Advice on video-conference apps and student privacy

With the mass school closures due to COVID-19, there has been a sudden shift to crisis schooling via remote learning, and in the wake of this existing student data privacy concerns about education technology have ballooned.

Unfortunately, in many cases, parents’ need and desire to protect their children’s privacy has been put in direct conflict with how schools are attempting to provide a substitute for education away from the physical classroom.

Real-time instruction via streaming video-conference apps is in use across the state and country. There are numerous concerns with this technology—concerns that are greater with certain software than with others. Zoom in particular has come under fire seemingly every day with a new privacy or security risk. The FBI issued a security warning about Zoom last week, and over the weekend, the New York City school system said that teachers should stop using Zoom. Lawmakers are urging the FTC to investigate Zoom if they haven’t begun to do so already. Google Meet as a part of the G Suite for Education presents the same issues that other G Suite apps do with respect to student data collection—and more because the data from Google Meet may contain a child’s face and voice.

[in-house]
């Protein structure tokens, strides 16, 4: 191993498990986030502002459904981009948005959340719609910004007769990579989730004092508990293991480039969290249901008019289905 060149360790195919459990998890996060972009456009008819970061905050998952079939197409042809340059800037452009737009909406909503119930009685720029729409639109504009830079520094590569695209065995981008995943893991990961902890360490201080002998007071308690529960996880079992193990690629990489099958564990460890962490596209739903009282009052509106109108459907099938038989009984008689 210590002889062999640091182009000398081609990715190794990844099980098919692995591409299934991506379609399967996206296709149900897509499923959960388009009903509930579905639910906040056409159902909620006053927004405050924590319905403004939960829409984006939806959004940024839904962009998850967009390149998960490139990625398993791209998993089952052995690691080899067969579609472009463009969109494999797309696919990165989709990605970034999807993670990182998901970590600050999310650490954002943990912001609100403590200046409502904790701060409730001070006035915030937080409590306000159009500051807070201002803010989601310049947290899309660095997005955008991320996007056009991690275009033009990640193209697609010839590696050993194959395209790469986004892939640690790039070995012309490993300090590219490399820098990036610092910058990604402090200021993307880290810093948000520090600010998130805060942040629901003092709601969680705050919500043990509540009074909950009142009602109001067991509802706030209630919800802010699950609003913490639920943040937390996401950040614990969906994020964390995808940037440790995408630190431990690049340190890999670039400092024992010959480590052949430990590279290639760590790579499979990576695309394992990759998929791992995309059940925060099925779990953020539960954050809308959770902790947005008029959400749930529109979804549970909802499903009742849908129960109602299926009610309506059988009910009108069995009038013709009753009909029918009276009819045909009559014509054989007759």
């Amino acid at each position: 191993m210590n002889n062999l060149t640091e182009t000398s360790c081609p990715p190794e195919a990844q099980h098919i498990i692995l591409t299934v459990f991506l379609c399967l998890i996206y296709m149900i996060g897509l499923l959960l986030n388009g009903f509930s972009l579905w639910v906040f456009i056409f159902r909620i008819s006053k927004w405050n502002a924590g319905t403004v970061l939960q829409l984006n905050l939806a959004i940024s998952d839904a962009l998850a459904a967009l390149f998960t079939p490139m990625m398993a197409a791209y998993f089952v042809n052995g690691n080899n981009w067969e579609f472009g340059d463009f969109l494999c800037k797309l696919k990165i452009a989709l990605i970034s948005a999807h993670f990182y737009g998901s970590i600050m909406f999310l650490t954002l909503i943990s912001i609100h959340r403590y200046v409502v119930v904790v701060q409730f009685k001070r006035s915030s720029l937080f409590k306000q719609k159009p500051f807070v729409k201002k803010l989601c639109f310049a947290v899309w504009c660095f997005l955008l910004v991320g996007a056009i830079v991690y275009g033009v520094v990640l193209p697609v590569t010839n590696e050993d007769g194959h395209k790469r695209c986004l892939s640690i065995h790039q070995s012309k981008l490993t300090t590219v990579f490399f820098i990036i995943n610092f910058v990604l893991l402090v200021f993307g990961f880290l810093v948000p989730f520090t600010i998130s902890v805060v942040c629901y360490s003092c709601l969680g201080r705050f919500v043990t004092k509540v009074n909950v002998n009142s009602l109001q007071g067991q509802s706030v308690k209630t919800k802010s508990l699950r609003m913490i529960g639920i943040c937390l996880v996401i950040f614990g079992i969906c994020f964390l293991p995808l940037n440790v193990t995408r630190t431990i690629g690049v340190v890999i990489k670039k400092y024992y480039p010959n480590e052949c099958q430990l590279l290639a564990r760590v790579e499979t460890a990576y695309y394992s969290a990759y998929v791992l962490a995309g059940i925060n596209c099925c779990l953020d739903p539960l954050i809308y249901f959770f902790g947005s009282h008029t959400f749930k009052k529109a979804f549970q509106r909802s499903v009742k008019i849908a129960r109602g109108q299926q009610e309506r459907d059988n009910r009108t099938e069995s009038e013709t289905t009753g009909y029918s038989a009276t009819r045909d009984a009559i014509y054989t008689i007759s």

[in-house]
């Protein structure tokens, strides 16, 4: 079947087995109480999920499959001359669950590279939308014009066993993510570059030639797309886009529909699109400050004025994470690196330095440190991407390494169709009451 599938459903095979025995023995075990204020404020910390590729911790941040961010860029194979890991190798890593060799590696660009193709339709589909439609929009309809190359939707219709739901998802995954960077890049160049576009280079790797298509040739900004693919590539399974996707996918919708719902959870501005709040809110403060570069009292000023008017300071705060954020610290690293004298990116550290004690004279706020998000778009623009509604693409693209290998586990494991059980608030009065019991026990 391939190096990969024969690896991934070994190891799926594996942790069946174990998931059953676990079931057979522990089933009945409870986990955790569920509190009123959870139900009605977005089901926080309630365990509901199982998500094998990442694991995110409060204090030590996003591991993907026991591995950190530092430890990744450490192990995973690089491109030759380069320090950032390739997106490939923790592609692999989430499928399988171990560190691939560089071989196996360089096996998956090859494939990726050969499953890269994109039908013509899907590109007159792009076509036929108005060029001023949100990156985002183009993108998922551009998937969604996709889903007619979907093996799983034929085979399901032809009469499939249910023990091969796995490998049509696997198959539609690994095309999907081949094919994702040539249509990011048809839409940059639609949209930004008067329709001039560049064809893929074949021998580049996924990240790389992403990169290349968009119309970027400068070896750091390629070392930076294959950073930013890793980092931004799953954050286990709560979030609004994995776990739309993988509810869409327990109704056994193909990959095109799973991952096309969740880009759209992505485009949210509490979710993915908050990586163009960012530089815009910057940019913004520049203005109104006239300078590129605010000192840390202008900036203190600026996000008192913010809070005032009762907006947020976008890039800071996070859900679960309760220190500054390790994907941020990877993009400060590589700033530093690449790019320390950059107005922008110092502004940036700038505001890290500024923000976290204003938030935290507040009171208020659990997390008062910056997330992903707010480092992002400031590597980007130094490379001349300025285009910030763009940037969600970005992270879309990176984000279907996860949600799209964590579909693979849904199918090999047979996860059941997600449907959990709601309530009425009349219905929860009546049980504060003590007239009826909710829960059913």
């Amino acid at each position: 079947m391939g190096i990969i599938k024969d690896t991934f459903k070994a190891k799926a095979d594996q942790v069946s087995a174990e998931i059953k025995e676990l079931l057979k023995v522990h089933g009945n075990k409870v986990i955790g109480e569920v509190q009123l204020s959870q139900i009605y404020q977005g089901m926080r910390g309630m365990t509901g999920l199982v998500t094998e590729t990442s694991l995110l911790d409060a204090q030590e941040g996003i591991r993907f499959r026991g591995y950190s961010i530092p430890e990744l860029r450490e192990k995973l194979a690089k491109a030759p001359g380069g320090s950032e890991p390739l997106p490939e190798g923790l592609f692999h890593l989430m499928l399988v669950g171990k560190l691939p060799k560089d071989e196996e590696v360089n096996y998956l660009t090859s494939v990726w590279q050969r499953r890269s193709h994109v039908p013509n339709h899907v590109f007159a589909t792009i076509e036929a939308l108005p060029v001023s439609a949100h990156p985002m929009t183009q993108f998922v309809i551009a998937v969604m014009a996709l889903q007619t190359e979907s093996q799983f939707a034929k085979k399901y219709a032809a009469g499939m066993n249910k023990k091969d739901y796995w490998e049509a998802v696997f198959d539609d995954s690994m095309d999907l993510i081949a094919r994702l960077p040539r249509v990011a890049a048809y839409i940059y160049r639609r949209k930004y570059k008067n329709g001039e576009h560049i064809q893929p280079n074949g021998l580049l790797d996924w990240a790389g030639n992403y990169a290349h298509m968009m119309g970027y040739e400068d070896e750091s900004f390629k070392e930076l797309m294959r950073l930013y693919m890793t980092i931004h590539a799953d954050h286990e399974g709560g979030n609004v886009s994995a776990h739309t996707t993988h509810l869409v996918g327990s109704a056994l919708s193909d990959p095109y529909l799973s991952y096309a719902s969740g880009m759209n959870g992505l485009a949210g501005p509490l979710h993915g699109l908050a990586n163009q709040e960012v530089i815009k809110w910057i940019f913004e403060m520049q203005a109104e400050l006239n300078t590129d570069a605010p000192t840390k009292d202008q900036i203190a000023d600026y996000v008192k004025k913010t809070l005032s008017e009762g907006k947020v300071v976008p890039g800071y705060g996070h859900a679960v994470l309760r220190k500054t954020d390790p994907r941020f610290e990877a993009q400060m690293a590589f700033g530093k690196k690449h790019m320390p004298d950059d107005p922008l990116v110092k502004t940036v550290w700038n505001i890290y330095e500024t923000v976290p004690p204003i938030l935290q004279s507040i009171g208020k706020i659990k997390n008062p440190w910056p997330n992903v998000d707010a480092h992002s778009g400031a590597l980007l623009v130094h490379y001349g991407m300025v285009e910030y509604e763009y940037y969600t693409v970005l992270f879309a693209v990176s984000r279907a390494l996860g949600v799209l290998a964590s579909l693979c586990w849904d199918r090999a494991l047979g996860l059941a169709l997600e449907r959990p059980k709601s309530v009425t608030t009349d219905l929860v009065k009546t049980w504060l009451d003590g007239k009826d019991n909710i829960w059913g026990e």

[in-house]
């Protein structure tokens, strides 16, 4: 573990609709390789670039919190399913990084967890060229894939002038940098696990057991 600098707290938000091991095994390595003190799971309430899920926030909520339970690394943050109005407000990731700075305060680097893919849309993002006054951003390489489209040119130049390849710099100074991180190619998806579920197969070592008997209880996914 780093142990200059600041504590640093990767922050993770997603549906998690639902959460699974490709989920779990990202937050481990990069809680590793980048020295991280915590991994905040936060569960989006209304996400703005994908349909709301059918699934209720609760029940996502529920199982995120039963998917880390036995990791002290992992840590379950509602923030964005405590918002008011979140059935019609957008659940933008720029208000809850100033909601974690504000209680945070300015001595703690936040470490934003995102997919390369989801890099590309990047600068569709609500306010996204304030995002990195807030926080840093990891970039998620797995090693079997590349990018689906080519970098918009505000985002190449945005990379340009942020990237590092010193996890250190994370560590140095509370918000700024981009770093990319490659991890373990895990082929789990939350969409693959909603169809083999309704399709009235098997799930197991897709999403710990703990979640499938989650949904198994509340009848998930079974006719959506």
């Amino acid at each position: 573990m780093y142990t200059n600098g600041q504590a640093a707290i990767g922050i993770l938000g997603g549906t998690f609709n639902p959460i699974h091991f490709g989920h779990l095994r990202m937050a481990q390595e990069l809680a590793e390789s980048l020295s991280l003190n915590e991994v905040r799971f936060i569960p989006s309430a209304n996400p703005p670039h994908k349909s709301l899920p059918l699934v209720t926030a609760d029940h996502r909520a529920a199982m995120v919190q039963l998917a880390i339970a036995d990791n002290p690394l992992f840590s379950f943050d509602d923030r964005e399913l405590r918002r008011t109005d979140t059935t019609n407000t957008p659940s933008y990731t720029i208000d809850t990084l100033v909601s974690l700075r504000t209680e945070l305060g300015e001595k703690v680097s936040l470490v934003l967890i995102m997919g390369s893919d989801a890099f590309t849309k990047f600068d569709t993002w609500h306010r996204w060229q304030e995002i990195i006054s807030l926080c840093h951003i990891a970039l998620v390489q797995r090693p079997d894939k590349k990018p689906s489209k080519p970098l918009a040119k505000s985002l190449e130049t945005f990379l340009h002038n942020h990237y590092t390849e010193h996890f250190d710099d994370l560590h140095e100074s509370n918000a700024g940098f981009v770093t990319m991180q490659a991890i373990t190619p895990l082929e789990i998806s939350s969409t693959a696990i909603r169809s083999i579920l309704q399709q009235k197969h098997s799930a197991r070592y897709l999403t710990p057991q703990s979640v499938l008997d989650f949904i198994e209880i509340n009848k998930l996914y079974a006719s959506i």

In addition, with the development and ever-wider distribution of face recognition software, like the Clearview AI system, the privacy risks of sharing digital images of one’s face online are greater than ever.

Requiring children to participate in video discussions, recorded or not, is especially problematic for families whose well-being is directly threatened by lack of privacy, e.g. families with undocumented members or domestic violence survivors; this is yet another equity issue with online learning.